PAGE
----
The Midlothian City Council held its first of two public hearings to approve the 2013-2014 tax rate Tuesday, Aug. 27. The council's next public hearing will be held at 6 p.m. Tuesday, Sept. 3 at city hall.

City Manager Don Hastings gave a quick overview of the council's direction in previous budget workshops on the rollback tax rate, noting that the average home value (of $153,876 per Ellis Central Appraisal District) would see a $13 per year increase in tax. Councilman T.J. Henley pointed out that this comes out to $1.08 per month for most city residents.

Hastings recommended a potential use of the rollback tax revenue, $173,225, plus $350,000 from road impact fees for 14th Street to partially fund the Walnut Grove rehabilitation and right-of-way acquisition for the future 14th Street extension's southern leg from Ashford Lane to McAlpin Lane. The remaining cost to complete these two projects would be $376,775.

“We can acquire the right-of-way now and take care of this now, so when we are able to begin construction, we will have it in hand,” Hastings said, adding that as development continues in this southern area, acquiring the right-of-way now would ensure the city could set it aside for 14th Street.

The council had previously discussed drawing from its reserve fund balance, currently at 190 days of operating cost, down to 180 days. City staff noted that the reserve fund doesn't need to be any higher than 180 days. Council member Jimmie McClure brought this up again and suggested pulling the remaining $376,775 from fund balance.

Henley noted that the $350,000 is the current total in the 14th Street impact fees fund, which accrues over time. He said by the time the council expends reserve funds to cover the difference, the impact fee fund will be higher than $350,000.

City staff also estimated it would take two and a half to three years to fully complete the 14th Street extension from Mt. Zion to McAlpin.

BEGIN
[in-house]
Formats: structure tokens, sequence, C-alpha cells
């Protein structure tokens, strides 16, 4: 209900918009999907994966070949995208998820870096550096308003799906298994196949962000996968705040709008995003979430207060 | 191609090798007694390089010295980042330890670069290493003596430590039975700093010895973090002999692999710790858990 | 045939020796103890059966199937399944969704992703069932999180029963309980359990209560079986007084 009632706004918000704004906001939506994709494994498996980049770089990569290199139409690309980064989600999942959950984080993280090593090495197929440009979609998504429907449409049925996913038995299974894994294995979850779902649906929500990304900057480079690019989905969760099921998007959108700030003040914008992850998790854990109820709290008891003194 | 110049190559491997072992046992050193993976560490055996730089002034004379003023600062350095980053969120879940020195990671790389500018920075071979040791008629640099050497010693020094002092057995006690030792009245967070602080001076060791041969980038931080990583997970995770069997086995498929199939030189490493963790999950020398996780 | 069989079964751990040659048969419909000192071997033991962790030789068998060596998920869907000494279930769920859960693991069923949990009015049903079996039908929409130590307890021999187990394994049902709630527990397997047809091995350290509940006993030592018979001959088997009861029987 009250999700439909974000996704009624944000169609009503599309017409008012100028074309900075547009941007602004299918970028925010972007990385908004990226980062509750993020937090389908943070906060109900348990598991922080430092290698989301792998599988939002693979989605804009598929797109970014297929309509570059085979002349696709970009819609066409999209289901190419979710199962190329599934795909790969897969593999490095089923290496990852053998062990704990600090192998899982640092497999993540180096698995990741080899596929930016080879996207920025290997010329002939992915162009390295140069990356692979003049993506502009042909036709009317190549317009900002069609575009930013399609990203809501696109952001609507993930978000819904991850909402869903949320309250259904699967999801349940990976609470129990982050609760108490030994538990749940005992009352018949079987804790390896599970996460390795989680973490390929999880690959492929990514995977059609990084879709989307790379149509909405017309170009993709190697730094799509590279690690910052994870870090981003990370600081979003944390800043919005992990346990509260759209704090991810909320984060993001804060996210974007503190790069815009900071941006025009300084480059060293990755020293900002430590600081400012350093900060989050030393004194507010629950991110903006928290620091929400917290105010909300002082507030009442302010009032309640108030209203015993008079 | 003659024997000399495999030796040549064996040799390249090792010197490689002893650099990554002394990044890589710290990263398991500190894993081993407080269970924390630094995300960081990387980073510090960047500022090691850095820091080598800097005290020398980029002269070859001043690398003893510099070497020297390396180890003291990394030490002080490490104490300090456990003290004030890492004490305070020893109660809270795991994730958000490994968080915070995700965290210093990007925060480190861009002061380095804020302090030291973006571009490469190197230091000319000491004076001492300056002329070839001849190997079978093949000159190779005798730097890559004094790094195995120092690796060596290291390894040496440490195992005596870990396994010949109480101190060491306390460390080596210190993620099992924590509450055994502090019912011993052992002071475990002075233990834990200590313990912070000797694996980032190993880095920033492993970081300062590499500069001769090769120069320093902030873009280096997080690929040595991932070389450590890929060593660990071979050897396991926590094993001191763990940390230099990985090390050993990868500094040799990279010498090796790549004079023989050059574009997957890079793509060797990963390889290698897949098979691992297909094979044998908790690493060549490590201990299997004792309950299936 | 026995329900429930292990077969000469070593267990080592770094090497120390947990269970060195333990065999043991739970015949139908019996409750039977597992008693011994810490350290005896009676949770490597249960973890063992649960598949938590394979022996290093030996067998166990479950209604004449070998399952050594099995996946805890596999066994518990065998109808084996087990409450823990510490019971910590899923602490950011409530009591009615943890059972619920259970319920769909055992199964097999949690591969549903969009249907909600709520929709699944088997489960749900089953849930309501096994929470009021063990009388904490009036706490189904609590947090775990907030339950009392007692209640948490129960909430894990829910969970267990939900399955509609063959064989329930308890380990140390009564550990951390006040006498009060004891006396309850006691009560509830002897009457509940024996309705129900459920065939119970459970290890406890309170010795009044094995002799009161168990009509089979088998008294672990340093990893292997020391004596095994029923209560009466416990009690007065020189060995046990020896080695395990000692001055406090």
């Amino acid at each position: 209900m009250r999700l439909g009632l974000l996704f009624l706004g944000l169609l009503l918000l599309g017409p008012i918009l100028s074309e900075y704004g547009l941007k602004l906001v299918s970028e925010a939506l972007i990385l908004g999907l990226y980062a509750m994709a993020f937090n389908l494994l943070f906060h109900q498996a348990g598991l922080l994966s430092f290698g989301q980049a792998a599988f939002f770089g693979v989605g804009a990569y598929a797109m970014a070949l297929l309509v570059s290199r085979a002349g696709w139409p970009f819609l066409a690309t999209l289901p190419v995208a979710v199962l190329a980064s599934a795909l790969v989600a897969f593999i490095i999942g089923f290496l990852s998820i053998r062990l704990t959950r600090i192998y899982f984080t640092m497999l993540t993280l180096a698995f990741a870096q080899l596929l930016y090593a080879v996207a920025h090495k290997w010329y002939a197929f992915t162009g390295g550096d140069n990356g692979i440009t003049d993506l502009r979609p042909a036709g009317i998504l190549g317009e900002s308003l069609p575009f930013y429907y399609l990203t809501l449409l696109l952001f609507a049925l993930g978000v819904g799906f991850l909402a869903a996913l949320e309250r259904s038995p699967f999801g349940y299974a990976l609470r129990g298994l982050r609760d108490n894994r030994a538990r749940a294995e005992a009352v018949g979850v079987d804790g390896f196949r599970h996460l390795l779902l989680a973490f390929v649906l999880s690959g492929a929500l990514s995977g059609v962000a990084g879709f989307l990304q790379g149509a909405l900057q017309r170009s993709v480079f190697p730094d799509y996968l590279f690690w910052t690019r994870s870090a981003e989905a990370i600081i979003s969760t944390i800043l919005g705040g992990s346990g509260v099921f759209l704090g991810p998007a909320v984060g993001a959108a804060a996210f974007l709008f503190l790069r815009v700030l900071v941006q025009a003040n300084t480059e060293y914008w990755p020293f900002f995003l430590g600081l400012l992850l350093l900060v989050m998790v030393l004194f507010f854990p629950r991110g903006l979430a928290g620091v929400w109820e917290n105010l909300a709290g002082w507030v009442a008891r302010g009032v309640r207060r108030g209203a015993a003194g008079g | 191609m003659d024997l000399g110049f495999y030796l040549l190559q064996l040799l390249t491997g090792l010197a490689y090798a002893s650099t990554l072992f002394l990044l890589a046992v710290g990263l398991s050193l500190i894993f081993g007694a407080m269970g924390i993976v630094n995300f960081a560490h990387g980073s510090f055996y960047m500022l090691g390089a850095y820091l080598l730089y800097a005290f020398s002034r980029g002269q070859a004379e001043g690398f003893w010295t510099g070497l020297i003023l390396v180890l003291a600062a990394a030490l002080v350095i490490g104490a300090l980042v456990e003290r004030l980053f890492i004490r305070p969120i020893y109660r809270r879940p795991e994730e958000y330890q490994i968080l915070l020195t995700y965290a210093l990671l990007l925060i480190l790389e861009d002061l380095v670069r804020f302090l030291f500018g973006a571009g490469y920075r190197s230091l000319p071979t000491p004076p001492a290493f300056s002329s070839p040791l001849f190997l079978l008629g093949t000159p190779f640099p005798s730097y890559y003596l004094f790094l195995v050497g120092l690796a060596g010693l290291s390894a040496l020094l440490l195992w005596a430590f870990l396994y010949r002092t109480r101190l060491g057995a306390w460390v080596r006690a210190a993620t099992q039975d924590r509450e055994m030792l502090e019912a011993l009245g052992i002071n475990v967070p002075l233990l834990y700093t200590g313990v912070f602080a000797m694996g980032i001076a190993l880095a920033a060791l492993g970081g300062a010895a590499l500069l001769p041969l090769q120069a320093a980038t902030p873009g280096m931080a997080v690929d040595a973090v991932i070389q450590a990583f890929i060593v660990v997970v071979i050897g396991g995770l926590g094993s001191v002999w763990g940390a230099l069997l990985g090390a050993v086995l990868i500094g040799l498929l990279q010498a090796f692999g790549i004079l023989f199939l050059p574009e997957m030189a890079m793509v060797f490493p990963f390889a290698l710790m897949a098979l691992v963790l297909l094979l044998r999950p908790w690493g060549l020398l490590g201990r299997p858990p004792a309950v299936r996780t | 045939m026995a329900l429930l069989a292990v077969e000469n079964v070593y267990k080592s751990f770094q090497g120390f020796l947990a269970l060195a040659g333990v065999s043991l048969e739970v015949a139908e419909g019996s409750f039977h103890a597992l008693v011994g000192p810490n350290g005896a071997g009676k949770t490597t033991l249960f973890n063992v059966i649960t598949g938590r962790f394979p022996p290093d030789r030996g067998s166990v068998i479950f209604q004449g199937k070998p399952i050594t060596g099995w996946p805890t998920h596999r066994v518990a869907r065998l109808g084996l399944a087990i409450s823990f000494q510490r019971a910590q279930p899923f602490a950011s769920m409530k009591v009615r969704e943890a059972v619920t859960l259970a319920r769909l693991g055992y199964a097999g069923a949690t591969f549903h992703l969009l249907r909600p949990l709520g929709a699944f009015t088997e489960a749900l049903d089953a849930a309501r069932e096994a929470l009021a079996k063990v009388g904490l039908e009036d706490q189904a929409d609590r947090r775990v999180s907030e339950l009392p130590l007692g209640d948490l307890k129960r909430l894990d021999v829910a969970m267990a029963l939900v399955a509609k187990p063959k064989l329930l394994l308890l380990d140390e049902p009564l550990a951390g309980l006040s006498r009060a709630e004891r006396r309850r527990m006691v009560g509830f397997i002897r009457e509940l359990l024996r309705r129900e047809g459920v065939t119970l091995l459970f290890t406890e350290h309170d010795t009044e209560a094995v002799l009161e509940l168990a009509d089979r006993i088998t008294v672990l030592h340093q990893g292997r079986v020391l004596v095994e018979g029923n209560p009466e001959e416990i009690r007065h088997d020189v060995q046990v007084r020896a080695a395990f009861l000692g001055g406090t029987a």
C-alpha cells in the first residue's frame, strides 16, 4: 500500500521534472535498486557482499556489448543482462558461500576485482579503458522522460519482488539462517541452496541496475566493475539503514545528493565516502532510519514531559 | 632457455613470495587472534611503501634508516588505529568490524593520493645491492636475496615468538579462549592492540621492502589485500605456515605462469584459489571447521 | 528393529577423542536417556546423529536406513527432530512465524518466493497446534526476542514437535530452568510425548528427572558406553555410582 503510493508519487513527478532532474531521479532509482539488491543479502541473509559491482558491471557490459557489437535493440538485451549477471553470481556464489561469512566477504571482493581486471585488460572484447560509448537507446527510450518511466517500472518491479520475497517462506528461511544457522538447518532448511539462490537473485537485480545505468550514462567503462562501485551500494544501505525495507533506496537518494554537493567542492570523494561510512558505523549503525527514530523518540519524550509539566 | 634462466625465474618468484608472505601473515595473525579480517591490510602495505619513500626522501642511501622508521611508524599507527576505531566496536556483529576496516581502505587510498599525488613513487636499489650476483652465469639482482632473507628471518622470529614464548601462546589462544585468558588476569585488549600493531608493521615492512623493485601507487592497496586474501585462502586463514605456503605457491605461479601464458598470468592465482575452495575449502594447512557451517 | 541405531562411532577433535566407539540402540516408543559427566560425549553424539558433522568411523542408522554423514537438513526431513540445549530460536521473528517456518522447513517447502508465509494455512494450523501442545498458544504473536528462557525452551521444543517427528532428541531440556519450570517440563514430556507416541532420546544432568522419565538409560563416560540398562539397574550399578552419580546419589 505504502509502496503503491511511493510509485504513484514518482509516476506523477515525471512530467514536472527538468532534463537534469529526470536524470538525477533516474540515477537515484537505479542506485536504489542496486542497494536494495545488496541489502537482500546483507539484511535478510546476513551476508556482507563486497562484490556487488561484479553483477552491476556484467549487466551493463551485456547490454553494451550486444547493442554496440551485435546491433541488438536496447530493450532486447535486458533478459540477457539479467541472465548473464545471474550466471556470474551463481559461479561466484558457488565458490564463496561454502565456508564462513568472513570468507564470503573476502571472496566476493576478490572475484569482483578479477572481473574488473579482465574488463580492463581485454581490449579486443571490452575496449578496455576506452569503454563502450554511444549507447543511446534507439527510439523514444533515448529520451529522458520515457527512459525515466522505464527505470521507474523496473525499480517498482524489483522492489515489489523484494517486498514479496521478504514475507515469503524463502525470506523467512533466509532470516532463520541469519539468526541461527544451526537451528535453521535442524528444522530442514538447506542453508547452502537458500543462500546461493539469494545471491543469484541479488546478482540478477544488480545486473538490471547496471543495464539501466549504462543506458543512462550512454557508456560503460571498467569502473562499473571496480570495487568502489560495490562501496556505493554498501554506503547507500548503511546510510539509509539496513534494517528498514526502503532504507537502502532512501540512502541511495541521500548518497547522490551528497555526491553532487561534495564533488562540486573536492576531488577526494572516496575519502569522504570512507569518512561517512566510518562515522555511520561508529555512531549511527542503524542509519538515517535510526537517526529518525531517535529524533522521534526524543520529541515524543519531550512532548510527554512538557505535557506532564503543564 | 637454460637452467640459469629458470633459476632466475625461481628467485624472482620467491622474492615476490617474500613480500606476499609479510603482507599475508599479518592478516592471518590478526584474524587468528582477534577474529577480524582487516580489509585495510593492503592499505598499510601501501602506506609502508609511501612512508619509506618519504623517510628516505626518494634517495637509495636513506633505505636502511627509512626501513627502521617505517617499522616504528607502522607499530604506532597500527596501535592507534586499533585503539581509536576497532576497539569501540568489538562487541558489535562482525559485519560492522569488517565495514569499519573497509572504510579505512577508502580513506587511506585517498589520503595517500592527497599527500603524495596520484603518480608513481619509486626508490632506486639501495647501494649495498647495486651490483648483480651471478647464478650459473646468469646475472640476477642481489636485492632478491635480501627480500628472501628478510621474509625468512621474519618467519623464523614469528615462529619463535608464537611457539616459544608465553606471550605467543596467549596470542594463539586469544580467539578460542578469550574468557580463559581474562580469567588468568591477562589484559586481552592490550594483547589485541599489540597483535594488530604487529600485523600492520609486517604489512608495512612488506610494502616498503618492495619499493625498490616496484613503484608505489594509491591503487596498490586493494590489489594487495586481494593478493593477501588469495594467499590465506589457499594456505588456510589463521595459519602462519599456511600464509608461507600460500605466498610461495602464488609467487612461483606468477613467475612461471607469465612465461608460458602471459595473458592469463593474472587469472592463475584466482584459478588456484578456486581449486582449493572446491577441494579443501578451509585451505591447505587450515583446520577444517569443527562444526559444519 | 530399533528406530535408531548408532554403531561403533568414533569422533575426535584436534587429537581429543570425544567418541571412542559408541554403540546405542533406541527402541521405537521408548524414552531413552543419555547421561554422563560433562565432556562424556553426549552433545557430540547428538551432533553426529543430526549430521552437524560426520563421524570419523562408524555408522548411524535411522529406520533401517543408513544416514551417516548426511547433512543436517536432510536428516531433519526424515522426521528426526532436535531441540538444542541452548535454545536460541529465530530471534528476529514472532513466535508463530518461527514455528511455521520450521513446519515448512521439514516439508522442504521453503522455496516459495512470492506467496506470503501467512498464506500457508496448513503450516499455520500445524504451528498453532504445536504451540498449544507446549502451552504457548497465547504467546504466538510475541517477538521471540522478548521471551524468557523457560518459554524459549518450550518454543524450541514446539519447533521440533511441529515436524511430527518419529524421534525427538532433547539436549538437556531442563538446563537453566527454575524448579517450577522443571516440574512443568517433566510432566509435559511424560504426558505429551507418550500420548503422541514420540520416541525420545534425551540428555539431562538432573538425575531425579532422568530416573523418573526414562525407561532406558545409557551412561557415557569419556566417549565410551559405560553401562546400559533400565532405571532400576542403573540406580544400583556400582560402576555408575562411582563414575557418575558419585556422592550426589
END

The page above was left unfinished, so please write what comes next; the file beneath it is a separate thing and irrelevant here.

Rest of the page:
Mayor Pro Tem Joe Frizzell said that he was for approving the rollback tax rate, despite its strain on senior citizens who are typically on a fixed income, as long as it is used solely for this purpose.

“This will be used for road improvements and may lightning strike anyone who uses it for anything else,” Frizzell said.

The council directed city staff to present these figures at the next public hearing when the council will vote to set the tax rate.

In other action, the council voted to decline a right-of-way encroachment for additional parking spaces at Jimmy's Pizza, Pasta and Subs adjacent to 8th Street.

Before its vote, the council further discussed options to allow 10 head-in parking spaces or five parallel spaces, looking at how much space between 8th Street and these spaces would remain for a sidewalk and/or landscaping. City staff presented illustrations of these options and the council discussed these issues briefly before choosing to deny the request.

Most of the council members agreed that this issue stemmed from the longstanding dispute between the Jimmy's property owner and neighboring business owner about sharing parking. The council instead directed staff to present options of using the city's right-of-way space for a sidewalk and landscaping.

The council also held the second of two public hearings to finalize the technical annexation of four tracts totaling about 43 acres that were listed as outside the city's boundaries by mistake. The council voted to approve the annexations.

In other action, the council:

• recognized Constitution Week with a proclamation from Mayor Bill Houston presented to Carol Hull with the Old Chisholm Trail Chapter of the Daughters of the American Revolution

• approved consent agenda items

• postponed a public hearing on a rezoning for a planned development until Sept. 24

• voted to provide Blue Cross Blue Shield medical and dental insurance for city employees